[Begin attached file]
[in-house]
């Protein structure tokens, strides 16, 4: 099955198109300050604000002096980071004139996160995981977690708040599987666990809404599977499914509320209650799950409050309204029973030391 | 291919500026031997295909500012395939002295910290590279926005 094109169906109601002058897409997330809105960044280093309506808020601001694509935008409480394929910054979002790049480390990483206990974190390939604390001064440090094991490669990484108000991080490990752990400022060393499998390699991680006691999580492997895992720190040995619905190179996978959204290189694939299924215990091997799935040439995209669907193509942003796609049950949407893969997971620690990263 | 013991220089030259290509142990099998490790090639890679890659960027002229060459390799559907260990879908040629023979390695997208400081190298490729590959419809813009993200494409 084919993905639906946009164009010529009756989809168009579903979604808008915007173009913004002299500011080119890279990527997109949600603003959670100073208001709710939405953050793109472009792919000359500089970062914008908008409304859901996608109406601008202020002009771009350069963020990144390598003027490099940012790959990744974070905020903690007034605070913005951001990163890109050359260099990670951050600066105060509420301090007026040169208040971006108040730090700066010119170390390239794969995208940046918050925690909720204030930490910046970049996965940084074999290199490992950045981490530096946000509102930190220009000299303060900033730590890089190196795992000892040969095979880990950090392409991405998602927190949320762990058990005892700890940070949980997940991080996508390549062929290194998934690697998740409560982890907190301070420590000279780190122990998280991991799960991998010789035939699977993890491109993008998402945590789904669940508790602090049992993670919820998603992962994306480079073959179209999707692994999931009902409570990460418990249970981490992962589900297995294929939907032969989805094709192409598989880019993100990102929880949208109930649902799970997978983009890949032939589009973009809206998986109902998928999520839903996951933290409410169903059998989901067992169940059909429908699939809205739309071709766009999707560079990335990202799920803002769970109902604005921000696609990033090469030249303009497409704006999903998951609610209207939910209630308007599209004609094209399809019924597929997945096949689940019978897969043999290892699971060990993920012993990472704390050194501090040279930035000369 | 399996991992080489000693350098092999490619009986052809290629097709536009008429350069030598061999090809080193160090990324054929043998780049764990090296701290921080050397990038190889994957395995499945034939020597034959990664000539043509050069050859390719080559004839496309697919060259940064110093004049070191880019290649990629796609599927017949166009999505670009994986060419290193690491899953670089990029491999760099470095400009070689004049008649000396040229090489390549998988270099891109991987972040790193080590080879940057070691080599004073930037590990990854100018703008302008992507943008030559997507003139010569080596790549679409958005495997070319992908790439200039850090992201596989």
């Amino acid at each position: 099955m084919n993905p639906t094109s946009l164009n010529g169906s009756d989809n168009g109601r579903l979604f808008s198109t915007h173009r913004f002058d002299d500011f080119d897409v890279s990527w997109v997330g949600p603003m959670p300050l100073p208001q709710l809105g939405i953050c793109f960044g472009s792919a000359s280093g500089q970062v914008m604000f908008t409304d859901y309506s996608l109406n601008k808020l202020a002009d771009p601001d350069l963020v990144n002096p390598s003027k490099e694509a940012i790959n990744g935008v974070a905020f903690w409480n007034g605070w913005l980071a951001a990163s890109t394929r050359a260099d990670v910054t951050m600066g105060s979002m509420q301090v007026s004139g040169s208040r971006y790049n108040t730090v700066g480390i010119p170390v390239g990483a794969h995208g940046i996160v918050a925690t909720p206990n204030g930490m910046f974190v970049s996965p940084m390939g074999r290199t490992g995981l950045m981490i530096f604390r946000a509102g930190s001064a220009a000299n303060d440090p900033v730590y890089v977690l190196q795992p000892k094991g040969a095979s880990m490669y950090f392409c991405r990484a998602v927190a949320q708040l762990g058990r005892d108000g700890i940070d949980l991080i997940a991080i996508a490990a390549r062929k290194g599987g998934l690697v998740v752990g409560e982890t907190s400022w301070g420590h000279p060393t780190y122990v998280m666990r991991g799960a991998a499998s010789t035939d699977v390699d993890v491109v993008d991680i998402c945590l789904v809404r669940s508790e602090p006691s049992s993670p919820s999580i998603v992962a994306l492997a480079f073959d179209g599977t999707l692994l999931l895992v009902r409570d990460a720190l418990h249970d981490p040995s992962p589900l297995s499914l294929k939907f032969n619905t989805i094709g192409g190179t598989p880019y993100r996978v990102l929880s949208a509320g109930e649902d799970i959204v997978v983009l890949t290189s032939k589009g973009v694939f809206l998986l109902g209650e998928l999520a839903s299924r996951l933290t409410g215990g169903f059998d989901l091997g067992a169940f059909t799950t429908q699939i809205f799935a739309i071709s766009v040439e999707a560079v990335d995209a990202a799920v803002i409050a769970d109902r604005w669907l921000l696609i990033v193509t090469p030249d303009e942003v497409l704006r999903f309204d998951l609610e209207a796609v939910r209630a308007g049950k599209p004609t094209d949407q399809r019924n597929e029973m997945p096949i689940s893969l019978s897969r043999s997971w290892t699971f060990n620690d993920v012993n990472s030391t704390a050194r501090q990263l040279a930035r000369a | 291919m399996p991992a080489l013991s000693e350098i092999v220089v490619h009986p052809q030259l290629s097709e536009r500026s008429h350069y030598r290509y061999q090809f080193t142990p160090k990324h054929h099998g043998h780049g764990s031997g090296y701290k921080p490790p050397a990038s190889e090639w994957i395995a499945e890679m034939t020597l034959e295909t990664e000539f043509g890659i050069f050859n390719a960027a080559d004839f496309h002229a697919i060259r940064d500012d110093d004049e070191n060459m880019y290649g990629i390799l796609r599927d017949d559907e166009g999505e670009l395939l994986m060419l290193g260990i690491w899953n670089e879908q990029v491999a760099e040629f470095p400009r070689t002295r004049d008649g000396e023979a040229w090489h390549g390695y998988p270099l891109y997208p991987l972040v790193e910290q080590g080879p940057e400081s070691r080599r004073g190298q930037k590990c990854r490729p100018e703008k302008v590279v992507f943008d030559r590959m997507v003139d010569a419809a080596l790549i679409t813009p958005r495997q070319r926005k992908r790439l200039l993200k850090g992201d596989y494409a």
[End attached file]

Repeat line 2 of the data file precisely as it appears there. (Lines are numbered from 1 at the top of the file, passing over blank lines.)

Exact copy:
């Protein structure tokens, strides 16, 4: 099955198109300050604000002096980071004139996160995981977690708040599987666990809404599977499914509320209650799950409050309204029973030391 | 291919500026031997295909500012395939002295910290590279926005 094109169906109601002058897409997330809105960044280093309506808020601001694509935008409480394929910054979002790049480390990483206990974190390939604390001064440090094991490669990484108000991080490990752990400022060393499998390699991680006691999580492997895992720190040995619905190179996978959204290189694939299924215990091997799935040439995209669907193509942003796609049950949407893969997971620690990263 | 013991220089030259290509142990099998490790090639890679890659960027002229060459390799559907260990879908040629023979390695997208400081190298490729590959419809813009993200494409 084919993905639906946009164009010529009756989809168009579903979604808008915007173009913004002299500011080119890279990527997109949600603003959670100073208001709710939405953050793109472009792919000359500089970062914008908008409304859901996608109406601008202020002009771009350069963020990144390598003027490099940012790959990744974070905020903690007034605070913005951001990163890109050359260099990670951050600066105060509420301090007026040169208040971006108040730090700066010119170390390239794969995208940046918050925690909720204030930490910046970049996965940084074999290199490992950045981490530096946000509102930190220009000299303060900033730590890089190196795992000892040969095979880990950090392409991405998602927190949320762990058990005892700890940070949980997940991080996508390549062929290194998934690697998740409560982890907190301070420590000279780190122990998280991991799960991998010789035939699977993890491109993008998402945590789904669940508790602090049992993670919820998603992962994306480079073959179209999707692994999931009902409570990460418990249970981490992962589900297995294929939907032969989805094709192409598989880019993100990102929880949208109930649902799970997978983009890949032939589009973009809206998986109902998928999520839903996951933290409410169903059998989901067992169940059909429908699939809205739309071709766009999707560079990335990202799920803002769970109902604005921000696609990033090469030249303009497409704006999903998951609610209207939910209630308007599209004609094209399809019924597929997945096949689940019978897969043999290892699971060990993920012993990472704390050194501090040279930035000369 | 399996991992080489000693350098092999490619009986052809290629097709536009008429350069030598061999090809080193160090990324054929043998780049764990090296701290921080050397990038190889994957395995499945034939020597034959990664000539043509050069050859390719080559004839496309697919060259940064110093004049070191880019290649990629796609599927017949166009999505670009994986060419290193690491899953670089990029491999760099470095400009070689004049008649000396040229090489390549998988270099891109991987972040790193080590080879940057070691080599004073930037590990990854100018703008302008992507943008030559997507003139010569080596790549679409958005495997070319992908790439200039850090992201596989």